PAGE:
How gay were the Greeks?
Peter Jones reviews The Greeks and Greek Love: A Radical Reappraisal of Homosexuality in Ancient Greece by James Davidson
Peter Jones, Telegraph (UK), December 27, 2007
James Davidson is an angry man. His wrath is directed at Sir Kenneth
Dover, greatest of Greek scholars and author in 1978 of the
ground-breaking Greek Homosexuality. That brilliant book has become the orthodoxy on the subject, and it is an orthodoxy to which Davidson, Reader in Ancient History at Warwick, takes the most violent exception.
Sensitive readers should look away now.
Examining all the evidence offered by depictions of same-sex activity on Greek pottery and in literature (especially the comic poet Aristophanes and the philosopher Plato), Dover concluded that Greek same-sex activity was
pederastic: that the lover (erastês) was a dominant older male who
desired anal intercourse with the submissive youthful beloved (erômenos), but was thwarted by laws against mixing with minors, while penetrating a free man of any age was seriously frowned upon. So the
best he could hope for was some quick frottage between the boy's thighs. And that was about the sum of it.
For Davidson, the idea that the Greek same-sex experience was a series of pretty joyless 'genital acts' involving an older male and his younger plaything is anathema.
He therefore sets out to show, first, that Dover's analysis of the sexual activity was misconceived and, second, provide evidence for a reciprocal same-sex disposition in the Greek world.
Davidson strives to undermine Dover by reinterpreting the evidence. He concludes that erastai (plural) were simply gawping hordes of fans whose
behaviour may in fact have been baffling to the youthful erômenoi; that depictions of sexual activity on pots are warnings against this sort of behaviour. Acclamations on other pots that a certain young man 'is beautiful' are generalised innocent cheer-leading for 'lovely young people'.
Most important of all, sexual action - whatever form it took - began only after boys had reached the age of 18 (Davidson claims they matured later in the ancient world). Indeed, apart from legal prohibitions, young boys were chaperoned by their personal paidagôgos to ensure that they were not interfered with.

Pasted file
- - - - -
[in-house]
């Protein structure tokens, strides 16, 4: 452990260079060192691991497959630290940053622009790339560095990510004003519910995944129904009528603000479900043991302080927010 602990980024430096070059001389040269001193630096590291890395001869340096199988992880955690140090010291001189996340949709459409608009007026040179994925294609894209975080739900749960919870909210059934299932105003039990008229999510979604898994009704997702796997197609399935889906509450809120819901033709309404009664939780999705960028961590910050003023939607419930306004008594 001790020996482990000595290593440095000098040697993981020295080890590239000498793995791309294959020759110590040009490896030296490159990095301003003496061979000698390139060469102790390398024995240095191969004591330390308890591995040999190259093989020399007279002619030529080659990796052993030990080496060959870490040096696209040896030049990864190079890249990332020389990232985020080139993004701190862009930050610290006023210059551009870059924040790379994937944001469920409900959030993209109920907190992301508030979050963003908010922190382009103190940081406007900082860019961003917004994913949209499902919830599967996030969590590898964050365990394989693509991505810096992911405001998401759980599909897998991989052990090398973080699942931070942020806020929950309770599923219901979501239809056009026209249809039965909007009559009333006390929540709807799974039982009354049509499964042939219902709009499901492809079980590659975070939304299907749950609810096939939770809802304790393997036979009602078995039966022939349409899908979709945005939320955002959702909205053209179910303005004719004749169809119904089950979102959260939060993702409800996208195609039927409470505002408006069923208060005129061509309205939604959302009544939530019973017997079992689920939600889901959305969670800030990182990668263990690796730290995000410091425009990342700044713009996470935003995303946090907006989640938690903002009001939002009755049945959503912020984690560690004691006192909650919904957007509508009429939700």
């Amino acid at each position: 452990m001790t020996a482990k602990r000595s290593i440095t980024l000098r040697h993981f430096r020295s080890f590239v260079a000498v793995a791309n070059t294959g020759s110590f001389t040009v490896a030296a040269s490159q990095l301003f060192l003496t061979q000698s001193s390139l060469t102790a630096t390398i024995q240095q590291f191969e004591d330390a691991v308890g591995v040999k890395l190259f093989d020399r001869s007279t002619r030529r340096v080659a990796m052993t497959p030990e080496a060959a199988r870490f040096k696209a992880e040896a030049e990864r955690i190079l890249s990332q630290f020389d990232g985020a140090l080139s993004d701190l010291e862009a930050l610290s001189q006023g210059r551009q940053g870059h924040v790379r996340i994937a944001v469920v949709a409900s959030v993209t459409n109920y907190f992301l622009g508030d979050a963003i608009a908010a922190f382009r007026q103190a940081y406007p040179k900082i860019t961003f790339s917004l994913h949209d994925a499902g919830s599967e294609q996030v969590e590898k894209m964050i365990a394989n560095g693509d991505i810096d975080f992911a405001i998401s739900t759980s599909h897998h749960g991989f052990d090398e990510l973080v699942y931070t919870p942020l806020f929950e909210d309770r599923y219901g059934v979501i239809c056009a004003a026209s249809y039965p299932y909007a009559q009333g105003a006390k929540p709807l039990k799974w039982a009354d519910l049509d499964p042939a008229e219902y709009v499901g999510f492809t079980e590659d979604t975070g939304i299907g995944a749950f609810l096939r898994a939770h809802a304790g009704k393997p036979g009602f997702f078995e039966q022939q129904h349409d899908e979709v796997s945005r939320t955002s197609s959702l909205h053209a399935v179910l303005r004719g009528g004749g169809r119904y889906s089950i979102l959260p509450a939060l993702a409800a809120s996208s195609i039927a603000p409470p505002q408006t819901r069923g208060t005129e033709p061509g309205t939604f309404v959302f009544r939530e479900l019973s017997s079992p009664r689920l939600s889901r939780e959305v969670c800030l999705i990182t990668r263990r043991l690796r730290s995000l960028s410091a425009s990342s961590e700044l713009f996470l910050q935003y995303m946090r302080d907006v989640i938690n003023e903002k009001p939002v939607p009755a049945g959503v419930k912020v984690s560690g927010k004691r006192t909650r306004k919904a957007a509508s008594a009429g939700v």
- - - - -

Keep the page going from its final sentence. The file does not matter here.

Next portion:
That is all eloquently put. One point of dispute will be that, since the evidence is often oblique, much interpretation and reading between the lines are necessary (the same is true of Dover's arguments). Further, it is very difficult to argue that, because something was prohibited or policed, it was not regularly done (si monumentum requiris...).
Myth also is not without its problems. For example, Davidson must eliminate sex with minors. So when Zeus snatches the youthful and very beautiful Ganymede up to heaven to be his
cup-bearer, Davidson suggests this had religious, not sexual, significance; he even likens a depiction of Ganymede serving Zeus ambrosia at a sacrifice to Jesus serving wafers at the Eucharist. That is grotesque.
Nevertheless, Davidson's case will need answering. The ground becomes distinctly trickier when he moves on to the question of adult disposition. Basically, he needs to show that there is evidence of adult same-sex relationships that were long-lasting and represented exchanges of 'gracious favours' (Davidson's translation of the Greek
kharis), pleasing to both.
He is on pretty secure ground with the institutionalised same-sex activities of the Spartans that resulted in relationships of deep political significance, and of the Macedonians, well
exemplified in the relationship of Alexander with Hephaistion. But he struggles to generalise the phenomenon (to Athens, for example), largely because there is so little hard evidence for it.
He cites Achilles and Patroclus in the Iliad, who in fact sleep with women throughout that epic. They are very closely bonded, of course - Achilles, beside himself with grief at Patroclus' death, is all over him
physically when his body is brought back from the field; but in the military context, bonding is of the essence, sex is not.
The consequence is that Davidson, who seems very fastidious about 'genital acts' anyway, has to argue that sex was not very important; for 'love', as he rightly says, is about more than sex. But by that
criterion, historians might conclude that Tony Blair and Gordon Brown, who were once (a recent book claims) so closely bound together as to be almost in love, would count as homosexuals (adding a whole new dimension to the concept of the grace-and-favour apartment).
For all the richness and subtlety of Davidson's argument, I am not persuaded that the dragon Dover has been slain. Indeed, the very length and in some cases eccentricity of this book suggest that Davidson is aware of his difficulties. It is also a surprise that he does not discuss the strange phenomenon that Greek same-sex rarely seemed to exclude hetero-sex.
Nevertheless, we can all agree with his conclusion: that homosexuality was 'a complex public phenomenon, essential to understanding Greek
politics and philosophy, warfare, art and society', rather than a bit of after-hours frottaging somewhere out on Lycabettus Heath.